The stone blocks, some of which weighed several tonnes, were probably moved by means of sledges and the so-called ‘cart tracks’ (below left) found in many parts of the island may well have been for their rails.  It has been suggested that the Globigerina spheres found at Tarxien were used to move blocks of stone, but they would have been far too soft to support their weight over any distance.  The blocks were apparently manoeuvred into their final position using levers—many of the uprights have notches at their base where the pole would have been inserted.  Ramps of earth and rubble were mostCart Tracks (photo by Darktan) likely used to raise the lintels. 

The number of people needed would have been relatively small—space on the building site would have been limited.  The transportation and erection of some of the larger stones would have required a fair amount of muscle power, but this may well have been provided by oxen.  Enigmatic cart tracks have been found in the south of the island and these may have had something to do with the transportation of the stone.

Most of the hard work would have been on the interior, where the workspace would have been very restricted and the size of the stones such that they could be handled by a single worker.  Working during the agricultural off-season, say three months out of the year, a temple could have quite easily erected in a few years (3-5) with a workforce numbering in the dozens.

Sequence

A sequence has been worked out by John Evans, who believed that the temples evolved out of more developed rock cut tombs such as those at Xemxija which have lobe-shaped chambers.  However, other scholars, such as Anthony Pace, question whether the chronology is secure enough Malta Temple Sequenceto determined which one influenced the other.  Evans’ scheme is shown (right).

The trefoil temple is essentially a more formally designed version of the original type.  Subsequently, it was made more elaborate by the addition of an outer pair of apses.  The simplest explanation for this is that they needed more interior space to deal with changes in the cult activity that went on there.  In a number of instances, there is evidence for a doorway or screen to separate the outer apses from the interior, dividing the temple into a relatively public area and one that was probably restricted to priests or the like.  In time the innermost chamber was reduced to a vestigial niche and altar, reducing the number of apses to four.  Finally, a unique building with three pairs of apses was built at Tarxien.

The archaeological evidence supports Evans’ sequence.  At Ggantija, the four apse North Temple is demonstrably later than the five apse South Temple since the outer wall of the latter was rebuilt to accommodate it.  Similarly, at Tarxien the six apse temple was clearly inserted between the two earlier four apse temples, which were drastically modified to accommodate it.  It is now seems clear that, rather than a steady and gradual development, there were a couple of fairly brief episodes of temple building—the Ggantija phase (around 3500 BC) and the Tarxien period some 500 years later.  At each site the evidence indicates clearly that the temples were built successively, but that the construction of one did not mean the abandonment or destruction of its predecessor—although the nature of its function may have changed.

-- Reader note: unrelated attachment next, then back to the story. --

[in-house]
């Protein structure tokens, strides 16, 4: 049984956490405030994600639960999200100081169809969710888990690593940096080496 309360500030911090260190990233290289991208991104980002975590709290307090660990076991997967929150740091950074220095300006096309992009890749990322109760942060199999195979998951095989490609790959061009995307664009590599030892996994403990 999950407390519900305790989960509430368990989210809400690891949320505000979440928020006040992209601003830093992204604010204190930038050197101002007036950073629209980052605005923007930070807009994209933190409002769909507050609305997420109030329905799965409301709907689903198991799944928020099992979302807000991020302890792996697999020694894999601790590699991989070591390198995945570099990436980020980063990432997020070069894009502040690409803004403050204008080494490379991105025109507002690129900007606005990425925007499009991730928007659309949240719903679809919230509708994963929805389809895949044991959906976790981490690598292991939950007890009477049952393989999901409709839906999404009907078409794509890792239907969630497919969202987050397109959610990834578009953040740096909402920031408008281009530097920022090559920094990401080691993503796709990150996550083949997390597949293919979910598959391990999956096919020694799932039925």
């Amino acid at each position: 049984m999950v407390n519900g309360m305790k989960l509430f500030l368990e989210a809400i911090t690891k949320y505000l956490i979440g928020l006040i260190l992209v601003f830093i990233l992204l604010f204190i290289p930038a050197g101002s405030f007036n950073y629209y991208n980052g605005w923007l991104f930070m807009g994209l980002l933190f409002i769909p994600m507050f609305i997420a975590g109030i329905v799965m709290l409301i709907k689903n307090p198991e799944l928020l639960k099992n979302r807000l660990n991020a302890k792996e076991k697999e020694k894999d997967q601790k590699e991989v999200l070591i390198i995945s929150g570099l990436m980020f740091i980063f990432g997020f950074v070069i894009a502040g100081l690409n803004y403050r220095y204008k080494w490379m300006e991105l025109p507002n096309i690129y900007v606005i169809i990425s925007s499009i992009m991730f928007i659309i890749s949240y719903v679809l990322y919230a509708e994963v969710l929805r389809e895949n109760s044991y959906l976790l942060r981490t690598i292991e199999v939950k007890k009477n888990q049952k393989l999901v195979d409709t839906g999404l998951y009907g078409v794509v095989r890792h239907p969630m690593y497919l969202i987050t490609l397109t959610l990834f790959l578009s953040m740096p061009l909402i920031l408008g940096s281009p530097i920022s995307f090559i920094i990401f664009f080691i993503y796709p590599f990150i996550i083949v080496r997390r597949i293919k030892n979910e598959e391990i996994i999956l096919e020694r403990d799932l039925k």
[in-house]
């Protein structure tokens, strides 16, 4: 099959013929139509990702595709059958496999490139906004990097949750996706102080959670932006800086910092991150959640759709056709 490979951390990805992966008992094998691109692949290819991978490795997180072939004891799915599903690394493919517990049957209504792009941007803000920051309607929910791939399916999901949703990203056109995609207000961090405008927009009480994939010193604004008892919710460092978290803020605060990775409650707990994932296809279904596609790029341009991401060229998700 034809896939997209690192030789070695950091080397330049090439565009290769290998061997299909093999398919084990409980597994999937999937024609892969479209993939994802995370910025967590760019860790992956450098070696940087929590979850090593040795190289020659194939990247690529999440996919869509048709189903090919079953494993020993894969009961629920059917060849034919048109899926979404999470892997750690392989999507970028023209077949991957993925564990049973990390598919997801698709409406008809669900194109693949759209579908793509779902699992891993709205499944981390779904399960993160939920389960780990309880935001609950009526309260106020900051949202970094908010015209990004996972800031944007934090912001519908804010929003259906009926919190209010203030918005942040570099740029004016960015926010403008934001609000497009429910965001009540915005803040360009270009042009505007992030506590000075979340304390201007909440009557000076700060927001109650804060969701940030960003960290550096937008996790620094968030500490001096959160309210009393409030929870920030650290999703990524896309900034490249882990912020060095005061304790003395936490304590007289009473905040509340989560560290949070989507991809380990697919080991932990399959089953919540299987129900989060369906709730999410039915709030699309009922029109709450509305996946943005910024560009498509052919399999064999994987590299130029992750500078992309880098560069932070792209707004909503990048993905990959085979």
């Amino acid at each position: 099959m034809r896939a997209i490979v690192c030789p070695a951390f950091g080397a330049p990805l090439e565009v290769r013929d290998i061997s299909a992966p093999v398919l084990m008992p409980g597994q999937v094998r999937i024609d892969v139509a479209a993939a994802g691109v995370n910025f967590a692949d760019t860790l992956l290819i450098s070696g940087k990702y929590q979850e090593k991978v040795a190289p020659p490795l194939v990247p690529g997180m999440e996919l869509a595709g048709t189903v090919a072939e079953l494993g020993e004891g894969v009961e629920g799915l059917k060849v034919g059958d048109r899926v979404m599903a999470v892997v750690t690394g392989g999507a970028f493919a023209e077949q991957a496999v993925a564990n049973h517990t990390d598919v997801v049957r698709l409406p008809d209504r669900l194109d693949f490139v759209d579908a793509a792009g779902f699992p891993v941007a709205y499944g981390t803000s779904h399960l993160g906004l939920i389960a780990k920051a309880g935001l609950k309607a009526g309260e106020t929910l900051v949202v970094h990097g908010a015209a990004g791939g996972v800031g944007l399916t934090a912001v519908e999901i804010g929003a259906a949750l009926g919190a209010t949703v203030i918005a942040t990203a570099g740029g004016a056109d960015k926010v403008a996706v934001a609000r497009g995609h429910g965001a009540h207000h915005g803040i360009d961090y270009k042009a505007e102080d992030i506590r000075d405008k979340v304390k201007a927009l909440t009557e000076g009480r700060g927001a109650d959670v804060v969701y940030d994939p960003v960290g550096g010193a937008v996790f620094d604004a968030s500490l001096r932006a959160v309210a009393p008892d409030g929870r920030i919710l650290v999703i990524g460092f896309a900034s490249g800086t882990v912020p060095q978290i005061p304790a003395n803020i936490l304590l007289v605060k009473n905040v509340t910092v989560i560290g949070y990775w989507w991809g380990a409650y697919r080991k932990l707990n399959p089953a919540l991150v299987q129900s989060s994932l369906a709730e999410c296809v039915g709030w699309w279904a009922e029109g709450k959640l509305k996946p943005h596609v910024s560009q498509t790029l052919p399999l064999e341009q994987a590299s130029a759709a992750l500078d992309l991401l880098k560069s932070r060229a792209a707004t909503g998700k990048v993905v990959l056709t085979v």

Orientation

There is good evidence to suggest that the inhabitants of Malta and Gozo were very interested in astronomy.  The position of the stars enabled them to navigate and plot the rhythms of the farming Tal Qadi Star Chartyear.  A broken limestone slab from the Tal-Qadi Temple (left) has what certainly appears to be a representation of the heavens, showing the moon and stars as well as a number of radiating lines dividing it into quadrants.  Recent surveys of the monuments have revealed that quite a number of them were oriented towards a significant celestial event—sunrises, sunsets and the heliacal rising of certain stars, for example.  Of course, the stars are not fixed in the heavens and the earth wobbles a bit on its axis, so things have changed a lot in the past 5,000 years.  You have to be certain exactly when the temple was built to know what the sightlines were at the time.  In addition, with all of the activity going on in the night sky it is quite possible that it all boils down to coincidence.  The builders had a clear preference for the quadrant running from the southeast to the southwest and the majority of temples face that direction.  This might have something to do with the mid-winter sunrise or sunset but it is equally plausible that they wanted to maximize the amount of light available.